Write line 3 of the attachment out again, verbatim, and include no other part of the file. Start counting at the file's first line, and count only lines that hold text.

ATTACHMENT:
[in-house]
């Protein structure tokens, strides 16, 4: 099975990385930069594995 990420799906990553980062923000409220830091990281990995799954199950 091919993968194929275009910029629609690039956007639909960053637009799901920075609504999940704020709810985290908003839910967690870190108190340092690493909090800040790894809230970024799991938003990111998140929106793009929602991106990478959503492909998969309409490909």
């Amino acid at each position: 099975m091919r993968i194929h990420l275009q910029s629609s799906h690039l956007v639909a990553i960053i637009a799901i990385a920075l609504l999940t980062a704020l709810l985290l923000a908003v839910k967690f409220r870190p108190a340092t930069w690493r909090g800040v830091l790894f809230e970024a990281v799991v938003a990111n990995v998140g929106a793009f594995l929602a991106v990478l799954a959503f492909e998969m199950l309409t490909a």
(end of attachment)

């Amino acid at each position: 099975m091919r993968i194929h990420l275009q910029s629609s799906h690039l956007v639909a990553i960053i637009a799901i990385a920075l609504l999940t980062a704020l709810l985290l923000a908003v839910k967690f409220r870190p108190a340092t930069w690493r909090g800040v830091l790894f809230e970024a990281v799991v938003a990111n990995v998140g929106a793009f594995l929602a991106v990478l799954a959503f492909e998969m199950l309409t490909a």